1776: HOWE GETS HAD. THE AMERICANS OCCUPY THE DORCHESTER HEIGHTS.

The key to holding Boston was neither in Boston itself, nor the Charles neck, where the British had fought the Battle of Breed's [Bunker] Hill in 1775. Rather, he who held the Dorchester Heights, held Boston, because the Dorchester Heights, maned by artillery, commanded Boston Harbor. And if the British fleet couldn't anchor in Boston Harbor, the British Army couldn't stay in Boston itself.

The British were aware of this fact, yet did nothing during their occupation of , and besiegement in, Boston, to occupy the heights, probably in the belief that they were no threat, due to the Colonials' lack of heavy artillery. It was a fatal mistake.

The Colonials did, in fact, have heavy artillery. It just wasn't in Boston, nor nearby. It was at Fort Ticonderoga which had been captured by Benedict Arnold and Ethan Allen and his 'Green Mountain Boys' the previous autumn. The question was, for the Colonial commander, George Washington, how to  get the guns from there to Boston. The answer was Henry Knox.

Henry Knox was a Patriot, a bookstore owner [and a self taught soldier - from reading his books], and an artillerist. He conceived, and caried out, a mid-winter operation that saw Knox, and a contingent of troops travel to Ticonderoga, build sleds, pulled by oxen, and haul the guns back to the Continental camp surrounding Boston.

On the night of March, 4th, 2,000 troops, using straw to minimize the noise of the gun carriages and troop movements [a trick Washington will use again], climb the Dorchester heights, and dig a series of entrenchments, fortifications, and gun emplacements. When the British wake the next morning, they are horrified to see the guns overlooking Boston Harbor [Howe will declaqim that no British Army unit could have done the same, nor as rapidly]. As a result, the British Army, and numerous Loyalist citizens, evacuate, under truce, Boston shortly afterwards.



1789: THE UNITED STATES IS GOVERNED UNDER THE NEWLY RATIFIED CONSTITUTION FOR THE FIRST TIME.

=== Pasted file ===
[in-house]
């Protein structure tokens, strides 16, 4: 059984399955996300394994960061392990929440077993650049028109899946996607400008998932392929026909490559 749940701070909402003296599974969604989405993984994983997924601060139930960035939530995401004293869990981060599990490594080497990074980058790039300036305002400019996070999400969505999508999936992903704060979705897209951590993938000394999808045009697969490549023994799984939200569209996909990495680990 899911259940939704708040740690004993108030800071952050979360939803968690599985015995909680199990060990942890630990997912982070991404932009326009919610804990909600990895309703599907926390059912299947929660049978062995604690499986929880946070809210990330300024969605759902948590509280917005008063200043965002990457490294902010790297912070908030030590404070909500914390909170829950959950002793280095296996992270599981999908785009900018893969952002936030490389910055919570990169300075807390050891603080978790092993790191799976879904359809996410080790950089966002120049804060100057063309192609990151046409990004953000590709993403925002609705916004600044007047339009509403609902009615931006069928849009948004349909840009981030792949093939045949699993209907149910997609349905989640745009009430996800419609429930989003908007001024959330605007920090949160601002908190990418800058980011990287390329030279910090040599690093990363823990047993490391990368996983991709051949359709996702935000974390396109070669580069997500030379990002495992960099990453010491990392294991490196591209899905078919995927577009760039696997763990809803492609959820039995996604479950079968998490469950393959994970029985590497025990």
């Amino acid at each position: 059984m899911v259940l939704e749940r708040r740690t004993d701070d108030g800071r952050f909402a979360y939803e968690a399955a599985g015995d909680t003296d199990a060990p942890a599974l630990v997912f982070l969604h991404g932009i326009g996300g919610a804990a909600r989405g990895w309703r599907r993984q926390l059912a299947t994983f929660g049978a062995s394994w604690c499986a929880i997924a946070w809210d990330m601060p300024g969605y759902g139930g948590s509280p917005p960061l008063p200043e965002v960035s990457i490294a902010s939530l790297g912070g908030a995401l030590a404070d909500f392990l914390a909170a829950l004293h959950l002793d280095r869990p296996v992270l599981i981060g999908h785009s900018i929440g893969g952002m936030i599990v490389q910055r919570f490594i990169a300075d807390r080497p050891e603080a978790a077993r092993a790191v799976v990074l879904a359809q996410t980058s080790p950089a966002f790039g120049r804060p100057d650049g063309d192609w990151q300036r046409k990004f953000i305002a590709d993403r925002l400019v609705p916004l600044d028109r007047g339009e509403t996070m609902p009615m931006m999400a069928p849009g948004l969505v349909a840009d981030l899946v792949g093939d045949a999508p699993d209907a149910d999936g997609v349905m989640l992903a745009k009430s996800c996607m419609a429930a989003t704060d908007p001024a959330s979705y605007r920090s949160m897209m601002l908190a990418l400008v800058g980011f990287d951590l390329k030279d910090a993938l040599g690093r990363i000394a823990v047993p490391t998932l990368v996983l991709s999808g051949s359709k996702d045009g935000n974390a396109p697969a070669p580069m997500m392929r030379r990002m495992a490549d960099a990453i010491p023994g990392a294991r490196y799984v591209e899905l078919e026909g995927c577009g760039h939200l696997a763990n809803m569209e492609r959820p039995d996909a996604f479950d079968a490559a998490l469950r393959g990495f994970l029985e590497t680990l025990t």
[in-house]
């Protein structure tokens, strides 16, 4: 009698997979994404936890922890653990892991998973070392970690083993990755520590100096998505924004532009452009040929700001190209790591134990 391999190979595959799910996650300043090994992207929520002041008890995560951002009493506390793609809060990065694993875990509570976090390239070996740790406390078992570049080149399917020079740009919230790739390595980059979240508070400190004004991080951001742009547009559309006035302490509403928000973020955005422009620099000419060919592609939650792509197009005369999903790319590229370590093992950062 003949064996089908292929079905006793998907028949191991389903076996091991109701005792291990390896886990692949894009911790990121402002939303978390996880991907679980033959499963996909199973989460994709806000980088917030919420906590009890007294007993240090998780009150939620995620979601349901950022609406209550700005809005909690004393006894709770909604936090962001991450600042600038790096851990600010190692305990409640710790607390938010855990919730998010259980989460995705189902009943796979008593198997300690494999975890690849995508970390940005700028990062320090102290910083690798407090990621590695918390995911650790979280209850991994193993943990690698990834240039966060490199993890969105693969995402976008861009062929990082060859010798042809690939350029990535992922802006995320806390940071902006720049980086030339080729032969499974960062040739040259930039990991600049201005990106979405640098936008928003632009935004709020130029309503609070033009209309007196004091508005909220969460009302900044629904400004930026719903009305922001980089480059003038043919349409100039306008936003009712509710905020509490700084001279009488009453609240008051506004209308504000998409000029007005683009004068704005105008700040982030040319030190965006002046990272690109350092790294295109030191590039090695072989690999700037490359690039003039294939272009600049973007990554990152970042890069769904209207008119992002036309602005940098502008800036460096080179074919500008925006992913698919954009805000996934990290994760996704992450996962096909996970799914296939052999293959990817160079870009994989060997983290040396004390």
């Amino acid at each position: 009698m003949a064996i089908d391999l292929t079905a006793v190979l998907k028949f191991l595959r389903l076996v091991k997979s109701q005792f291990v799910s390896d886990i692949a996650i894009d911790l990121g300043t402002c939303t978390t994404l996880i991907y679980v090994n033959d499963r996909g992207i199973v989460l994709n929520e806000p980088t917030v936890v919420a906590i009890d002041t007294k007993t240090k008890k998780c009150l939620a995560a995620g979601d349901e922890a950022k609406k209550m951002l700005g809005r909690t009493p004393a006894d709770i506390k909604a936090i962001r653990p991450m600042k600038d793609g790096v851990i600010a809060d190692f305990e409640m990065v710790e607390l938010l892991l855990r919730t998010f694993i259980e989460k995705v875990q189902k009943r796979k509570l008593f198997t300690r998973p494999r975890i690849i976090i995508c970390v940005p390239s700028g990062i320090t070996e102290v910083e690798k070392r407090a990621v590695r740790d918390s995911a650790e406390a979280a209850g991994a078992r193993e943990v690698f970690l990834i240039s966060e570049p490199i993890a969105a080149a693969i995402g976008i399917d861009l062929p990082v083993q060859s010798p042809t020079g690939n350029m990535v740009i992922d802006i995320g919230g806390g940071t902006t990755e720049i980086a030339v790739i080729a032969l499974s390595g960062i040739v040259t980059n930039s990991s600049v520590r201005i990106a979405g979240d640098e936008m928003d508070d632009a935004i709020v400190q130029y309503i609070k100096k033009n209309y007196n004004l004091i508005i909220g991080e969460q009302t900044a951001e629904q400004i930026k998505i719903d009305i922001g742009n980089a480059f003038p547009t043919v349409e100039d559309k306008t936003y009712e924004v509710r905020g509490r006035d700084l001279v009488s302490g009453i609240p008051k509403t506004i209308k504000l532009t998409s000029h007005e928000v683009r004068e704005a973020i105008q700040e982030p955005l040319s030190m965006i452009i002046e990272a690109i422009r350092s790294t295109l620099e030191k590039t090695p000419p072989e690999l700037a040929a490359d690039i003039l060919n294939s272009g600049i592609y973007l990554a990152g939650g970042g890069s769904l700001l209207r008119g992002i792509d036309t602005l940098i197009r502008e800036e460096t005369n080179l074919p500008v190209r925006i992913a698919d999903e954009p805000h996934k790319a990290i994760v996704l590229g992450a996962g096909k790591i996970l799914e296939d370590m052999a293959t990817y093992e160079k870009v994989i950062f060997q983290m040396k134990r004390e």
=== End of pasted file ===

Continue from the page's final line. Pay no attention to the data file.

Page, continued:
The United States Congress, meeting in New York city, operates for the first time, under the provisions of the U.S. Constitution. Neither the full number of Congressmen, nor Senators are present, due to the unfinished business of amending the document to include the Bill of Rights, and other amendments. Once that is accomplished, the last two states sign on, and the full congress begins its function. How far we've strayed...



1944: LEPKE FRIES

Louis "Lepke" Buchalter, "Judge Louis" to the mob, one of the inventors of labor racketeering [the other was Tommy "Two Fingers Brown" Lucchese], and a major player in New York organized crime, is executed in the electric chair, at Sing Sing Prison.

Lepke [a corruption of a childhood nickname, 'Lepkula'] had started as a teenage extortionist of push cart operators on the Lowe East Side, while still a teenager. He partnered with Jacob "Gurrah" [from the way he said 'Get out of here'] Shapiro, and eventually the two joined "Little Auggie" Orgen's strike breaking operation. But Orgen would only work for the Unions, and Lepke saw more profit in working both sides of the street. So he and Shapiro killed Orgen, and took over his operation.

It was during this period that Lepke saw how by controlling a critically placed Union, like the Fur Cutters, or Truckers, he could extort, and even control whole industries, initially the fur industry, and via the truckers, the fashion industry.

Lepke had been part of Arnold Rothstein's "All Stars", a collection of the future grandees of organized crime that included Meyer Lansky, 'Legs' Diamond, Dutch Schultz, and a young Italian named Charlie [later 'Lucky'] Luciano.

So when Luciano organized organized crime beyond the Mafia's fiver families, Lepke was a natural member of the Board of Directors, second only to Luciano in influence. The arrangement worked well. Territories and areas of influence were drawn. Corrupted officials were shared. And a non-denominational' method of rule enforcement was created - Murder, Inc.